Focus on the Entrepreneur

Focus on the Entrepreneur

Fall 2010

| By: Anonym

The Right Tools

FVTC’s Machine Tool Technician program provided Kendal Beilke with a solid foundation for a rewarding career. It also made him an advocate for technical education. 

Early in high school, Kendal Beilke sat in the machine shop looking at cool projects that made his head turn. They influenced him to take a machine shop class during his junior year, and he soon found the mix of mechanical and intellectual challenges a powerful combination. The experience caused Beilke to enroll in Fox Valley Technical College’s Machine Tool Technician program right after high school.

“The guidance counselor said I should go to a four-year college,” says Beilke, who in his mind respectfully disagreed. “A four-year degree is nice, but it shouldn’t be automatically recommended for everyone. Keep it simple and match your passion with a program.” 



First Steps

While at FVTC, Beilke landed a part-time position at Richmark Patterns, a Greenville-based design and machining facility with 13 employees. “The timing was ideal,” he says. “Our industry was experiencing an evolution of the end product from wood to a metal-based platform, and I was on the ground floor.”

The part-time gig became a full-time job after graduation, and Beilke was one of the first to use the fast-emerging technology of CNC machining, a highly accurate and cost-effective method of tool-making. The process was an incredible challenge and defined Richmark’s direction for the following decades.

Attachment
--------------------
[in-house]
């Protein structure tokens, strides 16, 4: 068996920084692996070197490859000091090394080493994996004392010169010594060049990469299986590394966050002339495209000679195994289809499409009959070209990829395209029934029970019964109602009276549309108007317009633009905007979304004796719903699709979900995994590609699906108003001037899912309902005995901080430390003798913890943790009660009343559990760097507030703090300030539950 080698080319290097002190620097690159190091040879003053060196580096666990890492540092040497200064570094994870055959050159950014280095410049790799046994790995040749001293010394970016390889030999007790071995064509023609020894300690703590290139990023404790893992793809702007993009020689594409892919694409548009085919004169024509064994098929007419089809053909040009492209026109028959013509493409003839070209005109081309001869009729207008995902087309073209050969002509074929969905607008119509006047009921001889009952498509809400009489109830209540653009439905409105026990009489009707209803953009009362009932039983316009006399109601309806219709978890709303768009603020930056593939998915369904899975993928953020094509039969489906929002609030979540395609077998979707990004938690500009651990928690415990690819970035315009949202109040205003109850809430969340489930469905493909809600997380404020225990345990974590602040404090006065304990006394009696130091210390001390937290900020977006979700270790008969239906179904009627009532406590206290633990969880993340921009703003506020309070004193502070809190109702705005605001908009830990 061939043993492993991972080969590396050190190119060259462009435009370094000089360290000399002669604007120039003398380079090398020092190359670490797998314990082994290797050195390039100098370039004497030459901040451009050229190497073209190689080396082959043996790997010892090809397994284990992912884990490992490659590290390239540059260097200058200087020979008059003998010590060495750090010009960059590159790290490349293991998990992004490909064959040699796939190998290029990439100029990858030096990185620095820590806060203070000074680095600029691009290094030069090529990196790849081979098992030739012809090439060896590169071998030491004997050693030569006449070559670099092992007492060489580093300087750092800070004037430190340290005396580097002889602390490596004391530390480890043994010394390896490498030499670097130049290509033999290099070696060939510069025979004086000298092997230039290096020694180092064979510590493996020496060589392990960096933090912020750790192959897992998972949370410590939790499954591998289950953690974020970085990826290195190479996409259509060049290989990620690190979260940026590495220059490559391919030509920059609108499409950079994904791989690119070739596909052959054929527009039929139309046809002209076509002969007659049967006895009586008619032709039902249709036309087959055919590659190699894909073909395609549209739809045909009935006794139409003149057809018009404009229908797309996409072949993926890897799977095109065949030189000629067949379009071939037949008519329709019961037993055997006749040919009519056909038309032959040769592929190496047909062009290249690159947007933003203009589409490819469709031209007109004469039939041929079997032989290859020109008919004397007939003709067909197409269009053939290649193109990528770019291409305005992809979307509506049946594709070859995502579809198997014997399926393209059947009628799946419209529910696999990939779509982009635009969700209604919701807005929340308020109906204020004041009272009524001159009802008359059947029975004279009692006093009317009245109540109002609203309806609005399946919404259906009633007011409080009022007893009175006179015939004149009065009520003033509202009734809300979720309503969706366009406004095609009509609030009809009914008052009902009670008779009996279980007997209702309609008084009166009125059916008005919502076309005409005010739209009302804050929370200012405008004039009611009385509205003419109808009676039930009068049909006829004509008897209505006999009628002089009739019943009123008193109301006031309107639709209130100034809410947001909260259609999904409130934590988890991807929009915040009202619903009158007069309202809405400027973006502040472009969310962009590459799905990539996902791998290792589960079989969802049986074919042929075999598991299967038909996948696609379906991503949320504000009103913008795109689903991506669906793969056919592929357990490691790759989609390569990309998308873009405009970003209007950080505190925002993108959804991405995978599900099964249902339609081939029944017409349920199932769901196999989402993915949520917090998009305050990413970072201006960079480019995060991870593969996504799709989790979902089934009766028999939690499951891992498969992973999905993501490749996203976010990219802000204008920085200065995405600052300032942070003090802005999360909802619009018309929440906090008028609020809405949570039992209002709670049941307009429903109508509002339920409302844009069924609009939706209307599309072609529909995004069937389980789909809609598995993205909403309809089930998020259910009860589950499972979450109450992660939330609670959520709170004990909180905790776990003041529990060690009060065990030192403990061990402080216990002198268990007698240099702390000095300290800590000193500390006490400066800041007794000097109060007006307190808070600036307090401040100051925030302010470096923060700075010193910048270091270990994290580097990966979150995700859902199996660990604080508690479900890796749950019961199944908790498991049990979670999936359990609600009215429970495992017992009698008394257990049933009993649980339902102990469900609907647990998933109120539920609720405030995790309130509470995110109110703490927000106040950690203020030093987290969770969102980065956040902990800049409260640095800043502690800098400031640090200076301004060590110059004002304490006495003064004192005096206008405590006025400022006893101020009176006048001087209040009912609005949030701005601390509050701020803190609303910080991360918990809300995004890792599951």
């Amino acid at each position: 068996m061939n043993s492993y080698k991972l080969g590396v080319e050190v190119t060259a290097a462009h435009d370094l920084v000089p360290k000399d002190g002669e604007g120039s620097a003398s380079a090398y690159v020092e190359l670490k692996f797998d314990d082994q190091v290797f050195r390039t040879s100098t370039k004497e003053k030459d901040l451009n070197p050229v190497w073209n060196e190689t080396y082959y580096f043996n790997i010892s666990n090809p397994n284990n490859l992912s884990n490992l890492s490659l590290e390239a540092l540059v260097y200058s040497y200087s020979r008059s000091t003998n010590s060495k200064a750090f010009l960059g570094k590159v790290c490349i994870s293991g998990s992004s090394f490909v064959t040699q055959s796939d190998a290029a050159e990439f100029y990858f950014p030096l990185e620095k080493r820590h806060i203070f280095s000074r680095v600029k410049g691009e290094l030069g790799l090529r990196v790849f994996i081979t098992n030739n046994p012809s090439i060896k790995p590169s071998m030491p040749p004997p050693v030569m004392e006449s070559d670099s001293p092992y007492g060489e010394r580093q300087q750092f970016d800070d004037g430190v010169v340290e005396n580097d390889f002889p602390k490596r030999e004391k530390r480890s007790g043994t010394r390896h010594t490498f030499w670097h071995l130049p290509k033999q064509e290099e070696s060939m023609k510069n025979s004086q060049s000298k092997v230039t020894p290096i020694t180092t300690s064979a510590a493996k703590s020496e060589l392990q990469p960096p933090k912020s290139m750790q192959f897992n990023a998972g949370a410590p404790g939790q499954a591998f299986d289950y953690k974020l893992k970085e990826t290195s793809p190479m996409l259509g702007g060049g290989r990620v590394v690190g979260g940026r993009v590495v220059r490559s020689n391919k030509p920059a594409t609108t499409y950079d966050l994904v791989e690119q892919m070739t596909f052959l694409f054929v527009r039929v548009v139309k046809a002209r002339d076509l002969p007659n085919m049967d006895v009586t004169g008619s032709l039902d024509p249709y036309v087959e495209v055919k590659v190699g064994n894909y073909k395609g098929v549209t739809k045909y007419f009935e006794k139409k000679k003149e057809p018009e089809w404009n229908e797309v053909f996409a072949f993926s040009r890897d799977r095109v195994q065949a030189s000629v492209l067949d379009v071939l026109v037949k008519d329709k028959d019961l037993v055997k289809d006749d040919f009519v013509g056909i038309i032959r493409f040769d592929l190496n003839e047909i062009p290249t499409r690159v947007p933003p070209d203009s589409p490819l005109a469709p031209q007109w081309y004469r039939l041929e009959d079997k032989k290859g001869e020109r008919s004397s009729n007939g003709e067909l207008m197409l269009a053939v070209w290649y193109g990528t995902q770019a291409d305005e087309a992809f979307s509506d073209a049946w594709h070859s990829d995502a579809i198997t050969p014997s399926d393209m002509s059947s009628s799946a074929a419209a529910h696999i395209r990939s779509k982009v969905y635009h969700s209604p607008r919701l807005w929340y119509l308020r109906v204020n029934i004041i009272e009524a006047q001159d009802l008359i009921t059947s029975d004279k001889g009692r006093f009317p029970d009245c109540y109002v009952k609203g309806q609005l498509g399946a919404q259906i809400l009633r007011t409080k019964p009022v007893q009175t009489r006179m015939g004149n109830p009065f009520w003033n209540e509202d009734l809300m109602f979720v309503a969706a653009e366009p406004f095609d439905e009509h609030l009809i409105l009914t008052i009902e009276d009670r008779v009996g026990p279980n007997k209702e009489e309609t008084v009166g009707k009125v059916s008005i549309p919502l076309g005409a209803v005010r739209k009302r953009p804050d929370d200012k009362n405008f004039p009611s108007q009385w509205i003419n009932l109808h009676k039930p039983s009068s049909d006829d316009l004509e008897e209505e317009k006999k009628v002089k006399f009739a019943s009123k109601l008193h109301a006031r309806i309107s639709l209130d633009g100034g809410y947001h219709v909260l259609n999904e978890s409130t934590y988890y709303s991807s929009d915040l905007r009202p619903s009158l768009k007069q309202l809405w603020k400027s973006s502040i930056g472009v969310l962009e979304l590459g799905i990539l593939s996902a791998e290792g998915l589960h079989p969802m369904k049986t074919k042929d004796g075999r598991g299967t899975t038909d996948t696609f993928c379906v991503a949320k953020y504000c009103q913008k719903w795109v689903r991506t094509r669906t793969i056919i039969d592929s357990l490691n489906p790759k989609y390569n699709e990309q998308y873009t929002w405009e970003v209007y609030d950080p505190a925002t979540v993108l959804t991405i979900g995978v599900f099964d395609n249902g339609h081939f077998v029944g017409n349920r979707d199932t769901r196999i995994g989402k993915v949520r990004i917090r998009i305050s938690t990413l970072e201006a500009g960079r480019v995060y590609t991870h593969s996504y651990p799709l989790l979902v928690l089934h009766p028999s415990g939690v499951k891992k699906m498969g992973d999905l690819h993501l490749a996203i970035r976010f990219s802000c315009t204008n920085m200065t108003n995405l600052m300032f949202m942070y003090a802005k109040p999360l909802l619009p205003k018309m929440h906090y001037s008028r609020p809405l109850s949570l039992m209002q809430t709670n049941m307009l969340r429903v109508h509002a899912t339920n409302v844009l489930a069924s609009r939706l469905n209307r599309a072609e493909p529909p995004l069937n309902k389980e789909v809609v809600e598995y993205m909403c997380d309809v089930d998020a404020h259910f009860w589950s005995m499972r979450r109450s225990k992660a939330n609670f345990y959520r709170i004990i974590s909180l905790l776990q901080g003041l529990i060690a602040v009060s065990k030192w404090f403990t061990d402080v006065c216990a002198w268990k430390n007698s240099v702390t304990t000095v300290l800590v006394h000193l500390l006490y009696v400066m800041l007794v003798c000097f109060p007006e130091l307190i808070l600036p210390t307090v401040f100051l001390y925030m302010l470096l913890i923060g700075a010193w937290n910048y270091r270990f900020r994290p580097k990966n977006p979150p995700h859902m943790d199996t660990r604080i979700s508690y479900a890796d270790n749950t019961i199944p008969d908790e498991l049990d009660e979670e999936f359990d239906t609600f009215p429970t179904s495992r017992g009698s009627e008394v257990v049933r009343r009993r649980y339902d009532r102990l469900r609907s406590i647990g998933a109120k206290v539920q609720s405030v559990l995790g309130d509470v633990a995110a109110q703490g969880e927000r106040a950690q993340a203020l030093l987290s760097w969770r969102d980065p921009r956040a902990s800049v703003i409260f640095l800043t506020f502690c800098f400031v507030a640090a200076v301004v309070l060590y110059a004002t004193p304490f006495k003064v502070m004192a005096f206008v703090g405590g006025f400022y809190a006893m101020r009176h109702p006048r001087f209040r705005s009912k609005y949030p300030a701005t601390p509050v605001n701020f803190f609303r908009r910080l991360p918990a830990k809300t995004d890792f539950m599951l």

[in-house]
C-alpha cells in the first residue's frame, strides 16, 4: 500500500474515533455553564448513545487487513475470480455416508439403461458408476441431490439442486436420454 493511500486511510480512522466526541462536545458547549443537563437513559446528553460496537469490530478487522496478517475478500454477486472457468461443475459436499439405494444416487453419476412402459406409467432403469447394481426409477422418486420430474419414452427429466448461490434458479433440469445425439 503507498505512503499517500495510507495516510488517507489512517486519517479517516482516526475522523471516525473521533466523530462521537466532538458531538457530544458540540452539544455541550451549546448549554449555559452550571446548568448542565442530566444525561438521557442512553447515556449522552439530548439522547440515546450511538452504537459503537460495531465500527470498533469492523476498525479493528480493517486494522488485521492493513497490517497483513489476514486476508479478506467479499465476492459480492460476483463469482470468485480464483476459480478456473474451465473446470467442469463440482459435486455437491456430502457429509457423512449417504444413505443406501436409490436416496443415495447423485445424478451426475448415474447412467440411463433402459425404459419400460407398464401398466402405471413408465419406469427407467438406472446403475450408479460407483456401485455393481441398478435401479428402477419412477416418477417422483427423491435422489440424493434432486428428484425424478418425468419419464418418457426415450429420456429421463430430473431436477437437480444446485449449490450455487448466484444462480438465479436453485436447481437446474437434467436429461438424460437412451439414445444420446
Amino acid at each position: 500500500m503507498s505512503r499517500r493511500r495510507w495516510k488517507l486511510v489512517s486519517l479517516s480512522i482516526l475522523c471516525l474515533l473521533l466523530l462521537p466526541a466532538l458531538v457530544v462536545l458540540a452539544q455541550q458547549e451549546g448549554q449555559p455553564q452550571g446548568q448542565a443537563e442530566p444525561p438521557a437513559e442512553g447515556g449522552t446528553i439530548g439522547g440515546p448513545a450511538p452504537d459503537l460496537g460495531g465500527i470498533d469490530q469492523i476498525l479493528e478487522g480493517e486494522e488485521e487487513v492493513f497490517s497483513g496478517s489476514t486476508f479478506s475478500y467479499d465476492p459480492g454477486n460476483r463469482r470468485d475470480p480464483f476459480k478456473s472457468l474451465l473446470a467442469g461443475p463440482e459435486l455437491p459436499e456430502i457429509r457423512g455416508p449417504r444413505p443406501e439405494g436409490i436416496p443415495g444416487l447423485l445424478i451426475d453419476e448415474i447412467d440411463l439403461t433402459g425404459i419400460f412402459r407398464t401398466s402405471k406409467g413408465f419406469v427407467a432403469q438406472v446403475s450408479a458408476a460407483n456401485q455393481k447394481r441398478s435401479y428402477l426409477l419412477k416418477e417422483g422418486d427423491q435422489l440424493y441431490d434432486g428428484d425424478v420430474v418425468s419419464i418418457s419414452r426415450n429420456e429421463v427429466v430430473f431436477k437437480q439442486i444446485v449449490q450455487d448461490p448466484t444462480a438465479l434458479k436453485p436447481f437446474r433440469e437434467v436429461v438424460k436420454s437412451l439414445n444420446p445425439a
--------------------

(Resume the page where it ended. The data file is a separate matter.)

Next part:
Today, 25 years later, Beilke is one of the owners of Richmark, which now employs 36 skilled workers. His FVTC education provided a path to a great career. Jim Kitchen, the Machine Tool Technician program’s lead instructor, says the program emphasizes individual learning. “We push them to figure things out,” he notes. “That’s the reality in the workforce. You have to think on your feet.” 



Real World, Real Training, Real Jobs

Employers are excited when they interview job seekers with that kind of initiative. So, it’s not surprising that 80% of the 2009 class were employed six months after graduation from the Machine Tool Technician program. “And that was low because we were in a down economy,” says Kitchen. “Normally, we have placement rates in the 90% range.”

Beilke will back that up. He says that many high school students are eager to immerse themselves in real training for real work. “Yet, they’re often advised not to go to a technical college,” he says. “In reality, job placement prospects and average starting wages are often higher for technical college graduates than for four-year grads.”

Given that perspective, it’s not surprising that Beilke has continued his relationship with FVTC, serving as an advisory committee member for the college’s Machine Tool Technician program. The role allows him to give back to a program that helped him launch his career. It also allows him to find new employees; he’s hired eight FVTC graduates in the last few years.